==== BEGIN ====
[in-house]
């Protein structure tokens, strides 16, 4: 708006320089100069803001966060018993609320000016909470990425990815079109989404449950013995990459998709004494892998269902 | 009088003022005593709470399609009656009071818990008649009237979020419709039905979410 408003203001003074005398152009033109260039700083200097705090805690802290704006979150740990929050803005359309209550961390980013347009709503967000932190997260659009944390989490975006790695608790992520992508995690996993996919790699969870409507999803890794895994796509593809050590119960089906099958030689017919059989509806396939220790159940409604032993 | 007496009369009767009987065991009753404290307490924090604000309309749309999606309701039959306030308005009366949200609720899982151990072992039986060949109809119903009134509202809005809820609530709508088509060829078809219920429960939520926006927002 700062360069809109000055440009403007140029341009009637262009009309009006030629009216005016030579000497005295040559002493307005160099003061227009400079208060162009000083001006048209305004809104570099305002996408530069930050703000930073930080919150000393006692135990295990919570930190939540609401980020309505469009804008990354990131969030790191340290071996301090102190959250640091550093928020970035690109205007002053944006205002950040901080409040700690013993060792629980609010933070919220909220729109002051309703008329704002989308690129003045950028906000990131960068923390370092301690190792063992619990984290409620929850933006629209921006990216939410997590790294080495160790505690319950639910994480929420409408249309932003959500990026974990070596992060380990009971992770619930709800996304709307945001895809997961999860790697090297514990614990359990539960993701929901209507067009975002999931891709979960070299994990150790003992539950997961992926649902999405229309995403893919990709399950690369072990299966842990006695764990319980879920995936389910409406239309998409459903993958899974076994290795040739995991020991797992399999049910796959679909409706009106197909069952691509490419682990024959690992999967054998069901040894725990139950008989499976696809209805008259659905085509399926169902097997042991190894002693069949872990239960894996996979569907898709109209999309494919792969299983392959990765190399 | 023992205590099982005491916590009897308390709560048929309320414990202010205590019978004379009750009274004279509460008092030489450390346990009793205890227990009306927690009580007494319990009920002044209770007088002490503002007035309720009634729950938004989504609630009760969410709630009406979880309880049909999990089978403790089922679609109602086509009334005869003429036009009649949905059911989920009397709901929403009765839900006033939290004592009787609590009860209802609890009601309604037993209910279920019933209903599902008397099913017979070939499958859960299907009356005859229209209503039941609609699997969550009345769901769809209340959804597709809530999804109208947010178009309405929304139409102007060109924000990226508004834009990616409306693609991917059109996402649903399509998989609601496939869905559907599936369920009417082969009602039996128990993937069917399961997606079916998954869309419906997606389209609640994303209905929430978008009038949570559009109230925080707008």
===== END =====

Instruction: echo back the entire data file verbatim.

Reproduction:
[in-house]
């Protein structure tokens, strides 16, 4: 708006320089100069803001966060018993609320000016909470990425990815079109989404449950013995990459998709004494892998269902 | 009088003022005593709470399609009656009071818990008649009237979020419709039905979410 408003203001003074005398152009033109260039700083200097705090805690802290704006979150740990929050803005359309209550961390980013347009709503967000932190997260659009944390989490975006790695608790992520992508995690996993996919790699969870409507999803890794895994796509593809050590119960089906099958030689017919059989509806396939220790159940409604032993 | 007496009369009767009987065991009753404290307490924090604000309309749309999606309701039959306030308005009366949200609720899982151990072992039986060949109809119903009134509202809005809820609530709508088509060829078809219920429960939520926006927002 700062360069809109000055440009403007140029341009009637262009009309009006030629009216005016030579000497005295040559002493307005160099003061227009400079208060162009000083001006048209305004809104570099305002996408530069930050703000930073930080919150000393006692135990295990919570930190939540609401980020309505469009804008990354990131969030790191340290071996301090102190959250640091550093928020970035690109205007002053944006205002950040901080409040700690013993060792629980609010933070919220909220729109002051309703008329704002989308690129003045950028906000990131960068923390370092301690190792063992619990984290409620929850933006629209921006990216939410997590790294080495160790505690319950639910994480929420409408249309932003959500990026974990070596992060380990009971992770619930709800996304709307945001895809997961999860790697090297514990614990359990539960993701929901209507067009975002999931891709979960070299994990150790003992539950997961992926649902999405229309995403893919990709399950690369072990299966842990006695764990319980879920995936389910409406239309998409459903993958899974076994290795040739995991020991797992399999049910796959679909409706009106197909069952691509490419682990024959690992999967054998069901040894725990139950008989499976696809209805008259659905085509399926169902097997042991190894002693069949872990239960894996996979569907898709109209999309494919792969299983392959990765190399 | 023992205590099982005491916590009897308390709560048929309320414990202010205590019978004379009750009274004279509460008092030489450390346990009793205890227990009306927690009580007494319990009920002044209770007088002490503002007035309720009634729950938004989504609630009760969410709630009406979880309880049909999990089978403790089922679609109602086509009334005869003429036009009649949905059911989920009397709901929403009765839900006033939290004592009787609590009860209802609890009601309604037993209910279920019933209903599902008397099913017979070939499958859960299907009356005859229209209503039941609609699997969550009345769901769809209340959804597709809530999804109208947010178009309405929304139409102007060109924000990226508004834009990616409306693609991917059109996402649903399509998989609601496939869905559907599936369920009417082969009602039996128990993937069917399961997606079916998954869309419906997606389209609640994303209905929430978008009038949570559009109230925080707008």